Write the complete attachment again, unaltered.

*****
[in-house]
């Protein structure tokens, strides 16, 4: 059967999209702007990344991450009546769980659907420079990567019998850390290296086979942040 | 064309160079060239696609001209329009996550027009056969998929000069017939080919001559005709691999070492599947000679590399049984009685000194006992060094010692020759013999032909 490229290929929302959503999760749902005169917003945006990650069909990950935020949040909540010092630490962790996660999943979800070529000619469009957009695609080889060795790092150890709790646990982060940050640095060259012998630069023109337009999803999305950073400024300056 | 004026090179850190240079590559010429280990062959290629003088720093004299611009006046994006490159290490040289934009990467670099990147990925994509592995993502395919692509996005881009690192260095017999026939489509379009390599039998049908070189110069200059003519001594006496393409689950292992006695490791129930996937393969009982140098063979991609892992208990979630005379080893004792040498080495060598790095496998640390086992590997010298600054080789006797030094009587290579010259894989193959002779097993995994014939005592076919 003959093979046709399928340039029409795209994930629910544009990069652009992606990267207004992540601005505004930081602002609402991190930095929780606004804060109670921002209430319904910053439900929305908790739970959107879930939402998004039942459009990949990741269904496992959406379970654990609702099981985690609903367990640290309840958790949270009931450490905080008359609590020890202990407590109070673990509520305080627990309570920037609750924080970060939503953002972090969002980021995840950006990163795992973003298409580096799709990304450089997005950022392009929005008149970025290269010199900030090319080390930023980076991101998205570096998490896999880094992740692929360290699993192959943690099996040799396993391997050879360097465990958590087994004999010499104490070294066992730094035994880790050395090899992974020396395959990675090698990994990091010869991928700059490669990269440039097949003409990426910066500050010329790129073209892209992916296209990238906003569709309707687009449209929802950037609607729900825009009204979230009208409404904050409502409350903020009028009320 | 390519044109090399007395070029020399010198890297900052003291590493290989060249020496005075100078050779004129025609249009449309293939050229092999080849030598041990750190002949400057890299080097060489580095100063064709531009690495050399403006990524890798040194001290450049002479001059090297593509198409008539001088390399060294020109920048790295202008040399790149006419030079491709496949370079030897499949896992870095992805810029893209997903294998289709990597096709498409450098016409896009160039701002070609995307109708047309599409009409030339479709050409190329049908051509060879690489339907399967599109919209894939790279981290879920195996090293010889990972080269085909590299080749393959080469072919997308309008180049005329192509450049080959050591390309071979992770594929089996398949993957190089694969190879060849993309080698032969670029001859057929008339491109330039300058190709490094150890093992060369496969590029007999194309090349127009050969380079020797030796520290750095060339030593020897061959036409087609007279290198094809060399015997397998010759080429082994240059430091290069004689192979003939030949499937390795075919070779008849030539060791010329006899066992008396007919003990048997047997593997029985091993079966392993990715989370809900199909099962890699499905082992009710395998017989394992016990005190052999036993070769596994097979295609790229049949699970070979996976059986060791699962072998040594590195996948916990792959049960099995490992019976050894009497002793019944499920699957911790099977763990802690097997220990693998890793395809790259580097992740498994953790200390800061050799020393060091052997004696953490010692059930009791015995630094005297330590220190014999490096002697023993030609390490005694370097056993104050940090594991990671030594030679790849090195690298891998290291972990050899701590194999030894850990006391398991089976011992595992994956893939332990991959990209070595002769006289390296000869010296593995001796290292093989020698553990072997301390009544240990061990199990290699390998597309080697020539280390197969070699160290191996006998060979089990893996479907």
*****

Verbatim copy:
[in-house]
């Protein structure tokens, strides 16, 4: 059967999209702007990344991450009546769980659907420079990567019998850390290296086979942040 | 064309160079060239696609001209329009996550027009056969998929000069017939080919001559005709691999070492599947000679590399049984009685000194006992060094010692020759013999032909 490229290929929302959503999760749902005169917003945006990650069909990950935020949040909540010092630490962790996660999943979800070529000619469009957009695609080889060795790092150890709790646990982060940050640095060259012998630069023109337009999803999305950073400024300056 | 004026090179850190240079590559010429280990062959290629003088720093004299611009006046994006490159290490040289934009990467670099990147990925994509592995993502395919692509996005881009690192260095017999026939489509379009390599039998049908070189110069200059003519001594006496393409689950292992006695490791129930996937393969009982140098063979991609892992208990979630005379080893004792040498080495060598790095496998640390086992590997010298600054080789006797030094009587290579010259894989193959002779097993995994014939005592076919 003959093979046709399928340039029409795209994930629910544009990069652009992606990267207004992540601005505004930081602002609402991190930095929780606004804060109670921002209430319904910053439900929305908790739970959107879930939402998004039942459009990949990741269904496992959406379970654990609702099981985690609903367990640290309840958790949270009931450490905080008359609590020890202990407590109070673990509520305080627990309570920037609750924080970060939503953002972090969002980021995840950006990163795992973003298409580096799709990304450089997005950022392009929005008149970025290269010199900030090319080390930023980076991101998205570096998490896999880094992740692929360290699993192959943690099996040799396993391997050879360097465990958590087994004999010499104490070294066992730094035994880790050395090899992974020396395959990675090698990994990091010869991928700059490669990269440039097949003409990426910066500050010329790129073209892209992916296209990238906003569709309707687009449209929802950037609607729900825009009204979230009208409404904050409502409350903020009028009320 | 390519044109090399007395070029020399010198890297900052003291590493290989060249020496005075100078050779004129025609249009449309293939050229092999080849030598041990750190002949400057890299080097060489580095100063064709531009690495050399403006990524890798040194001290450049002479001059090297593509198409008539001088390399060294020109920048790295202008040399790149006419030079491709496949370079030897499949896992870095992805810029893209997903294998289709990597096709498409450098016409896009160039701002070609995307109708047309599409009409030339479709050409190329049908051509060879690489339907399967599109919209894939790279981290879920195996090293010889990972080269085909590299080749393959080469072919997308309008180049005329192509450049080959050591390309071979992770594929089996398949993957190089694969190879060849993309080698032969670029001859057929008339491109330039300058190709490094150890093992060369496969590029007999194309090349127009050969380079020797030796520290750095060339030593020897061959036409087609007279290198094809060399015997397998010759080429082994240059430091290069004689192979003939030949499937390795075919070779008849030539060791010329006899066992008396007919003990048997047997593997029985091993079966392993990715989370809900199909099962890699499905082992009710395998017989394992016990005190052999036993070769596994097979295609790229049949699970070979996976059986060791699962072998040594590195996948916990792959049960099995490992019976050894009497002793019944499920699957911790099977763990802690097997220990693998890793395809790259580097992740498994953790200390800061050799020393060091052997004696953490010692059930009791015995630094005297330590220190014999490096002697023993030609390490005694370097056993104050940090594991990671030594030679790849090195690298891998290291972990050899701590194999030894850990006391398991089976011992595992994956893939332990991959990209070595002769006289390296000869010296593995001796290292093989020698553990072997301390009544240990061990199990290699390998597309080697020539280390197969070699160290191996006998060979089990893996479907």